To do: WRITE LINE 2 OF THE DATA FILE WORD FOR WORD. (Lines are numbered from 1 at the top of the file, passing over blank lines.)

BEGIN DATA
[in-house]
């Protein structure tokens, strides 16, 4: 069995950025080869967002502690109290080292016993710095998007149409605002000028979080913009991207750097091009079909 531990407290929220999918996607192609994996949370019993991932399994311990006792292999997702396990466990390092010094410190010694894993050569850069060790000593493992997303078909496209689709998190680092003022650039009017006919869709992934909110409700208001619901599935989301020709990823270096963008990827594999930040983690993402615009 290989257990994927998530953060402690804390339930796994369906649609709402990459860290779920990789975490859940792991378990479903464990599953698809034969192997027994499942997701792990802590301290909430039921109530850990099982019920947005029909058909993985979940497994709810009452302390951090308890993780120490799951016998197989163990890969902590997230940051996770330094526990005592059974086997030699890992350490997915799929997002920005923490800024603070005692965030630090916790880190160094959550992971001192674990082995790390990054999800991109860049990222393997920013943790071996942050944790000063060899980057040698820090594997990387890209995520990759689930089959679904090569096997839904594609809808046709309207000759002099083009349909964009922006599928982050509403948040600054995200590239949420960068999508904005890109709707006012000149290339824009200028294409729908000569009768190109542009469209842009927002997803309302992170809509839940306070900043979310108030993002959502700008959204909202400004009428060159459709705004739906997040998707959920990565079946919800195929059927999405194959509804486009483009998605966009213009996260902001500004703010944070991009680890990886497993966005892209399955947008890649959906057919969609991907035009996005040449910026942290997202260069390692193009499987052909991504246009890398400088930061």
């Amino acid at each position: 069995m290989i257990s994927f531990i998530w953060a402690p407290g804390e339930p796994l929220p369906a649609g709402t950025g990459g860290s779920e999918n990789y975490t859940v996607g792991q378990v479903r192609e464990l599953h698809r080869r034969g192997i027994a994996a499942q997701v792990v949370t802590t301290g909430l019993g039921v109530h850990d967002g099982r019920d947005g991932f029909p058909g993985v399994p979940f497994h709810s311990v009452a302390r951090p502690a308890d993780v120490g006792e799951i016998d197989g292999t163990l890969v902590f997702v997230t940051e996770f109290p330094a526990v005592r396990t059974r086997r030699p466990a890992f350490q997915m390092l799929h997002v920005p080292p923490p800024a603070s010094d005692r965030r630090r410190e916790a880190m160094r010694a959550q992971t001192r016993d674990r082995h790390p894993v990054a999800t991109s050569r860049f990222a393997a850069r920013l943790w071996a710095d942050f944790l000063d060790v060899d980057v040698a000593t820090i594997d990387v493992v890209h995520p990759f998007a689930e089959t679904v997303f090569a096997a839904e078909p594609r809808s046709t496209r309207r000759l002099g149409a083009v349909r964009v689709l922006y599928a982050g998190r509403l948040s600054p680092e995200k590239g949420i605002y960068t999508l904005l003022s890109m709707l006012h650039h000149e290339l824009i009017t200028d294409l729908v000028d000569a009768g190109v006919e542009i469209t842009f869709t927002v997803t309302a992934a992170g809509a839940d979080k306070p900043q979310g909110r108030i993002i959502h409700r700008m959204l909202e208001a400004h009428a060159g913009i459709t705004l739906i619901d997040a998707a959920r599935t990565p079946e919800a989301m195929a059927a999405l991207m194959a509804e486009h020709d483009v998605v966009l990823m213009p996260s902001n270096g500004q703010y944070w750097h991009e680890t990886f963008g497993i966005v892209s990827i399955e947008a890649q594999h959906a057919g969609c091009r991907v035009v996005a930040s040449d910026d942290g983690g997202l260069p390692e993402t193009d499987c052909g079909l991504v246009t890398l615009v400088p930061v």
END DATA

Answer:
């Protein structure tokens, strides 16, 4: 069995950025080869967002502690109290080292016993710095998007149409605002000028979080913009991207750097091009079909 531990407290929220999918996607192609994996949370019993991932399994311990006792292999997702396990466990390092010094410190010694894993050569850069060790000593493992997303078909496209689709998190680092003022650039009017006919869709992934909110409700208001619901599935989301020709990823270096963008990827594999930040983690993402615009 290989257990994927998530953060402690804390339930796994369906649609709402990459860290779920990789975490859940792991378990479903464990599953698809034969192997027994499942997701792990802590301290909430039921109530850990099982019920947005029909058909993985979940497994709810009452302390951090308890993780120490799951016998197989163990890969902590997230940051996770330094526990005592059974086997030699890992350490997915799929997002920005923490800024603070005692965030630090916790880190160094959550992971001192674990082995790390990054999800991109860049990222393997920013943790071996942050944790000063060899980057040698820090594997990387890209995520990759689930089959679904090569096997839904594609809808046709309207000759002099083009349909964009922006599928982050509403948040600054995200590239949420960068999508904005890109709707006012000149290339824009200028294409729908000569009768190109542009469209842009927002997803309302992170809509839940306070900043979310108030993002959502700008959204909202400004009428060159459709705004739906997040998707959920990565079946919800195929059927999405194959509804486009483009998605966009213009996260902001500004703010944070991009680890990886497993966005892209399955947008890649959906057919969609991907035009996005040449910026942290997202260069390692193009499987052909991504246009890398400088930061």